Enoshima Island

A hidden history of dragons and faith

By Sleiman Azizi    - 1 min read

You'd have to say that the island of Enoshima is an enigmatic place of worship, tourism and nature. Easily overlooked due to its proximity to nearby Kamakura and its famous Daibutsu Big Buddha statue, Ensohima is also hidden away by its more contemporary beach culture.

The shrines on Enoshima island are dedicated to the worship of Benzaiten who, they say, soothed a five-headed dragon that was causing the local people much grief. As part of that soothing, Benzaiten raised a mass of land from the sea, which became the island of Enoshima. By the time of the Edo Period, Enoshima had become a major pilgrimage site.

An addition to the creation story is the visit by Hojo Tokimasa, the first regent of the Kamakura shogunate in the 12th century. Praying at the shrine, Tokimasa received a prophecy by a mysterious lady. Some say this lady was Benzaiten herself. As part of this prophecy, she left behind three dragon scales which Tokimasa then used as his family's crest.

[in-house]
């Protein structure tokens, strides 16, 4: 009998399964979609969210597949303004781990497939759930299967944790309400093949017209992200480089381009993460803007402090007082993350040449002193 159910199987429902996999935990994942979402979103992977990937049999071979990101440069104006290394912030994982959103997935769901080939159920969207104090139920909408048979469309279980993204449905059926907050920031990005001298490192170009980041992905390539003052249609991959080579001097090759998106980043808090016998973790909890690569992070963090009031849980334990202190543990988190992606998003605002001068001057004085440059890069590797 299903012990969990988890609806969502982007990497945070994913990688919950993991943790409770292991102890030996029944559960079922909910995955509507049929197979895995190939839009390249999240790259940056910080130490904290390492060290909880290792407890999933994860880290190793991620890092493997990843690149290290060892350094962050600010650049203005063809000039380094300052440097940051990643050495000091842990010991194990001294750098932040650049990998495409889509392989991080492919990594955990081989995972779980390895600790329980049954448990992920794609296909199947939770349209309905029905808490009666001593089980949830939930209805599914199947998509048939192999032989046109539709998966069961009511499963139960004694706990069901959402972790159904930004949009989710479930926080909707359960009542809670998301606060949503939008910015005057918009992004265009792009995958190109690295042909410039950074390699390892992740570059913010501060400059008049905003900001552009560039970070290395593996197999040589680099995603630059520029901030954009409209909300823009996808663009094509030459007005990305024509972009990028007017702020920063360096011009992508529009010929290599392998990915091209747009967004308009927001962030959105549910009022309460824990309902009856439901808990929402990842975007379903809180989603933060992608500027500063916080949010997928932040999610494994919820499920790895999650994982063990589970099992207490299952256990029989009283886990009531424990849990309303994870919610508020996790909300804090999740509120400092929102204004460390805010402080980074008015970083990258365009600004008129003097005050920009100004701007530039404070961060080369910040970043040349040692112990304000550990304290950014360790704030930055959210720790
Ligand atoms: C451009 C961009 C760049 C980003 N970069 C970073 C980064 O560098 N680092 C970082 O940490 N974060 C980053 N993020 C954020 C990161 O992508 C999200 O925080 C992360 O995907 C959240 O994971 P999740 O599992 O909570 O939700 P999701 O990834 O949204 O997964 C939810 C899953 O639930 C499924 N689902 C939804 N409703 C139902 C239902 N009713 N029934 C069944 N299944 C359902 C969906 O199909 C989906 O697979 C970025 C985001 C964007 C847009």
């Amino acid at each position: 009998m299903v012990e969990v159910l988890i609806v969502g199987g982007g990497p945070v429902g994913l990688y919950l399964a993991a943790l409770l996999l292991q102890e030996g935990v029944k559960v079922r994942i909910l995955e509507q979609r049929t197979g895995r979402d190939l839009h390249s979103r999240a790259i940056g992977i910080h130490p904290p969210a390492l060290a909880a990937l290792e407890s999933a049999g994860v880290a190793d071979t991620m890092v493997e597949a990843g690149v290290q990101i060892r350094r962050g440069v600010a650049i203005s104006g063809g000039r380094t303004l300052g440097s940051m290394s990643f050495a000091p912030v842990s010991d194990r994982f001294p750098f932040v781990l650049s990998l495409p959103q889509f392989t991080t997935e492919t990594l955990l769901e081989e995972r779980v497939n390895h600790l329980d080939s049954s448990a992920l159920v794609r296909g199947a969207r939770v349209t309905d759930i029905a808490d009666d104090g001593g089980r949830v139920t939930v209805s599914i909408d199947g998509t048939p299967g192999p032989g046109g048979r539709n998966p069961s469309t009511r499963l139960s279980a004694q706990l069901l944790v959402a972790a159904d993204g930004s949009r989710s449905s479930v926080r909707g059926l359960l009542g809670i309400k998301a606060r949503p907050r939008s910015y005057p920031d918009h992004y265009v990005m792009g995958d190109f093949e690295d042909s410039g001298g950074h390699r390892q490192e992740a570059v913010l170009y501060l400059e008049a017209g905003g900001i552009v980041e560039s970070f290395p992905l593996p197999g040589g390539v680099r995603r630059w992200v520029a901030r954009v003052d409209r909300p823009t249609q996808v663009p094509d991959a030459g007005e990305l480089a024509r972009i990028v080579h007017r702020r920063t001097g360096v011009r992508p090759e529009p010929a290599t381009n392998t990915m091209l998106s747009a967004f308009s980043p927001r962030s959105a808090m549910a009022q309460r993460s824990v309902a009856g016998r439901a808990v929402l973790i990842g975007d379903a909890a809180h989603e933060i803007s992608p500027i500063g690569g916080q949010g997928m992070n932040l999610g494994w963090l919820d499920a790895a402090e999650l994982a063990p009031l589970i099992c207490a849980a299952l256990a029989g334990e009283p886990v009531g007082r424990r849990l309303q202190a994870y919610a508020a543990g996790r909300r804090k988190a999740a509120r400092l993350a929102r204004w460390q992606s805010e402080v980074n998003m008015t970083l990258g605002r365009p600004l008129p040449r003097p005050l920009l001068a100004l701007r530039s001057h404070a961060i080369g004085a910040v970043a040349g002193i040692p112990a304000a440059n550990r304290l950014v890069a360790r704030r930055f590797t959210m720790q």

As you walk around the island, you will notice dragons everywhere, and all of them stem from the island's relationship with dragons.

Getting there

Enoshima is served by three stations: Katase-Enoshima station on the Odakyu line; Enoshima station on the Enoden line; and Shonan Enoshima station on the Shonan Monorail.

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Sleiman Azizi

Sleiman Azizi @sleiman.azizi

A Japanese Permanent Resident who enjoys drooling over proper soba and sushi, Japanese aesthetics ticks all the right boxes for me and I enjoy stringing words together. I've almost one hundred published articles on Japan as well as five English language books written in the traditional Japanese zuihitsu-style.